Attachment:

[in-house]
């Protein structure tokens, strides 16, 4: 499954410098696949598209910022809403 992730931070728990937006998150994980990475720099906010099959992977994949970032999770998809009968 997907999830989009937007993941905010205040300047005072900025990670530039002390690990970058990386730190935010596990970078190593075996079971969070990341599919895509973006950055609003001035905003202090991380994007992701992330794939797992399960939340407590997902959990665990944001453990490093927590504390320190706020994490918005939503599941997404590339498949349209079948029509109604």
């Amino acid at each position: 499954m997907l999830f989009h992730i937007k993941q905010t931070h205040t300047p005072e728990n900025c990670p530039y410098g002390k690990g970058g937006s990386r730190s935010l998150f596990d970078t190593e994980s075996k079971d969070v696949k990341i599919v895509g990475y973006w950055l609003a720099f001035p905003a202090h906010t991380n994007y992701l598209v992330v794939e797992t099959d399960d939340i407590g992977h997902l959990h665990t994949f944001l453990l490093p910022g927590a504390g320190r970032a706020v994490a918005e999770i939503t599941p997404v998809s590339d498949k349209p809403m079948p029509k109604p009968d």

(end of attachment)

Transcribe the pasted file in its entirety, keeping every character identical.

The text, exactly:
[in-house]
């Protein structure tokens, strides 16, 4: 499954410098696949598209910022809403 992730931070728990937006998150994980990475720099906010099959992977994949970032999770998809009968 997907999830989009937007993941905010205040300047005072900025990670530039002390690990970058990386730190935010596990970078190593075996079971969070990341599919895509973006950055609003001035905003202090991380994007992701992330794939797992399960939340407590997902959990665990944001453990490093927590504390320190706020994490918005939503599941997404590339498949349209079948029509109604």
């Amino acid at each position: 499954m997907l999830f989009h992730i937007k993941q905010t931070h205040t300047p005072e728990n900025c990670p530039y410098g002390k690990g970058g937006s990386r730190s935010l998150f596990d970078t190593e994980s075996k079971d969070v696949k990341i599919v895509g990475y973006w950055l609003a720099f001035p905003a202090h906010t991380n994007y992701l598209v992330v794939e797992t099959d399960d939340i407590g992977h997902l959990h665990t994949f944001l453990l490093p910022g927590a504390g320190r970032a706020v994490a918005e999770i939503t599941p997404v998809s590339d498949k349209p809403m079948p029509k109604p009968d």